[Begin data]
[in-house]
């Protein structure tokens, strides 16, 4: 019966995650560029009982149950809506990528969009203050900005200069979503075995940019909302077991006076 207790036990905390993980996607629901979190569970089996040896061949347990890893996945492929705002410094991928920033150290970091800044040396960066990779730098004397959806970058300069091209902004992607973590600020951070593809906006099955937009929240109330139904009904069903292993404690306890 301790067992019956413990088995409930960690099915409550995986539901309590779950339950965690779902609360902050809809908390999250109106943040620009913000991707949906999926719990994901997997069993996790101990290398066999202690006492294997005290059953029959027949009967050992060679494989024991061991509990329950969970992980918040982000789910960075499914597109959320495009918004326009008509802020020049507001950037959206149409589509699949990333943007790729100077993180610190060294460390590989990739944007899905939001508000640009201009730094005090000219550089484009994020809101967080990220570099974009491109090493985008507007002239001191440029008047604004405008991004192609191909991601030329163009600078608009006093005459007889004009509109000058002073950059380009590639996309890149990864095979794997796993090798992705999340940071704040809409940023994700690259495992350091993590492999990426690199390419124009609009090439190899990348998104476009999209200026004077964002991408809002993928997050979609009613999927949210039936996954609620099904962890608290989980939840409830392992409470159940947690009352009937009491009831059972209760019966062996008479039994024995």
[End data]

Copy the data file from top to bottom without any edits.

[in-house]
């Protein structure tokens, strides 16, 4: 019966995650560029009982149950809506990528969009203050900005200069979503075995940019909302077991006076 207790036990905390993980996607629901979190569970089996040896061949347990890893996945492929705002410094991928920033150290970091800044040396960066990779730098004397959806970058300069091209902004992607973590600020951070593809906006099955937009929240109330139904009904069903292993404690306890 301790067992019956413990088995409930960690099915409550995986539901309590779950339950965690779902609360902050809809908390999250109106943040620009913000991707949906999926719990994901997997069993996790101990290398066999202690006492294997005290059953029959027949009967050992060679494989024991061991509990329950969970992980918040982000789910960075499914597109959320495009918004326009008509802020020049507001950037959206149409589509699949990333943007790729100077993180610190060294460390590989990739944007899905939001508000640009201009730094005090000219550089484009994020809101967080990220570099974009491109090493985008507007002239001191440029008047604004405008991004192609191909991601030329163009600078608009006093005459007889004009509109000058002073950059380009590639996309890149990864095979794997796993090798992705999340940071704040809409940023994700690259495992350091993590492999990426690199390419124009609009090439190899990348998104476009999209200026004077964002991408809002993928997050979609009613999927949210039936996954609620099904962890608290989980939840409830392992409470159940947690009352009937009491009831059972209760019966062996008479039994024995």